Ok, but lets focus a bit. What would be your recommendation to a newbie to the hobby (with little or no electronics or software experiance) as to which would be their best choice to enter the arduino world once the Due is in fact avalible. I vote Uno, you vote ?
For a beginner needing shield compatibility yes, an UNO makes sense, but
I might lean a bit more towards a Leonardo as it can do many interesting things with USB
that can't be done with UNO.
That said, I'd guess an absolute beginner probably doesn't need shield compatibility initially,
so a Teensy board might be an even better choice than an Uno.
It's much smaller, a bit cheaper, has more resources than an UNO.
(more i/o pins, more RAM, more flash), has native USB capabilities,
and is also breadboard friendly which makes it much easier to play round with than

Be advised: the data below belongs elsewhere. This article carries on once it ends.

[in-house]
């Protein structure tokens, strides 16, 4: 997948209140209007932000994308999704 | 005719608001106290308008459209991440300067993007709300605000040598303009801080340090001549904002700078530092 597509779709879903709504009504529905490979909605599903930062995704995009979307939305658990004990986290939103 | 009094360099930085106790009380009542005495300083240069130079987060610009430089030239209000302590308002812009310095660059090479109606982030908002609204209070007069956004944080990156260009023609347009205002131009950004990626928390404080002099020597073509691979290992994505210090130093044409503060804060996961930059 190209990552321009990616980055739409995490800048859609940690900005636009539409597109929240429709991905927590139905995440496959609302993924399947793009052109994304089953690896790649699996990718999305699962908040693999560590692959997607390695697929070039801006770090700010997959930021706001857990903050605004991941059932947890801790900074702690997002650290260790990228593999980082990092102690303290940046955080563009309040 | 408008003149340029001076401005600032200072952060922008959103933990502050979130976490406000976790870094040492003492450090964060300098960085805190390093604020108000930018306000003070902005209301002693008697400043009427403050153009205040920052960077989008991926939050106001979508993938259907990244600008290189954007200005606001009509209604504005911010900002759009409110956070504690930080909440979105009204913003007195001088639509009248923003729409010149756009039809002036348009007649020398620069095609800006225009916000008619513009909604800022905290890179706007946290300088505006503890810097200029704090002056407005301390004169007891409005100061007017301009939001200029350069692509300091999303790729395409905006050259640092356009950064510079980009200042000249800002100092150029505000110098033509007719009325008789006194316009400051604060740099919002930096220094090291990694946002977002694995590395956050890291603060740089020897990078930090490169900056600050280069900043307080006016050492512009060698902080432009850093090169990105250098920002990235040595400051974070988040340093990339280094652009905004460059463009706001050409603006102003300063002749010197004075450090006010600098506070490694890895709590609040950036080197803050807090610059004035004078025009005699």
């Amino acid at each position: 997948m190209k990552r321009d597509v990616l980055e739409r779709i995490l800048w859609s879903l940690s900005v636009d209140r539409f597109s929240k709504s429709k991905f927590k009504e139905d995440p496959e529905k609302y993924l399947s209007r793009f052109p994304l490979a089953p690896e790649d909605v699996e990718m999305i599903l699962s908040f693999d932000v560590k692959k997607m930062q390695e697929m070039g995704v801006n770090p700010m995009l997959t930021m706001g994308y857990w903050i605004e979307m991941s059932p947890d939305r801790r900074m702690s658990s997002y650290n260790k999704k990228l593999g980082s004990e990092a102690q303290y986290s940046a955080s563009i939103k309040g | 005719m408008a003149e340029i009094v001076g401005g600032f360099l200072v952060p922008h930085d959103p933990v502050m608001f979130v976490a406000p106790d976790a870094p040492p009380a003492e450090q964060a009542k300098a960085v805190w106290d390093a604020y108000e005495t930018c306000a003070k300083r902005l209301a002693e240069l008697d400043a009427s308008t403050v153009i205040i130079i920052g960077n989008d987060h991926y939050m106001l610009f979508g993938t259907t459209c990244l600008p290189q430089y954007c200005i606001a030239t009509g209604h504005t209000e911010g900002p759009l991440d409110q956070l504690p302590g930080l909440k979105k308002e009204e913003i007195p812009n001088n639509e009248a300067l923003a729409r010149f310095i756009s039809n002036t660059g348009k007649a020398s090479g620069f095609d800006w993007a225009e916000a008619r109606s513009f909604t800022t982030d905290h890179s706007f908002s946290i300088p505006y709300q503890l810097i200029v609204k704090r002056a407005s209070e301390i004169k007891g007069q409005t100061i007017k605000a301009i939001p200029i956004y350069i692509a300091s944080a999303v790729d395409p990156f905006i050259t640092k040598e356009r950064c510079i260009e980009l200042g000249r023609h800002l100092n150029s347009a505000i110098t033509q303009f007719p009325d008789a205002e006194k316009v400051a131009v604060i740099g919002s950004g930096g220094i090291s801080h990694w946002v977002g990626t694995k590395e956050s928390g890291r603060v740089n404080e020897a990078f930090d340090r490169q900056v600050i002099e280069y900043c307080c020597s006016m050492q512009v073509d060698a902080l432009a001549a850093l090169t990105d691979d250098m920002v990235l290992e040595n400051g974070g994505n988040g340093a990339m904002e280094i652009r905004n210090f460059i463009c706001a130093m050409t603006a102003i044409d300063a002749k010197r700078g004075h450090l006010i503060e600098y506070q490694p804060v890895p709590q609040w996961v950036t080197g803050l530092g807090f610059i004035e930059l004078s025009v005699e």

For little bit more and about the same cost as an UNO, there is Teensy++ which
has 4X the code space, 4X the RAM and more than twice the i/o pins as UNO.
IMHO, Teensy++ solves the code, RAM, and I/O pin issues for most projects.
Teensy boards are also nice because of their size and form factor they can easily move
from a breadboard prototype to a 1 off project as it can easily be squeezed into many
environments that a Arduino factor simply doesn't fit very well.
With respect to the DUE being a solution for
more speed and resources than the UNO, there are other solutions out there already that
may be more cost effective than the DUE that the DUE will have to compete against.
For example, Chipkit boards. The Chipkit UNO32 is about same cost as the Arduino UNO
(nearly half the cost of the DUE)
but it has the CPU power of the DUE with 5V tolerant inputs in the form factor of the UNO.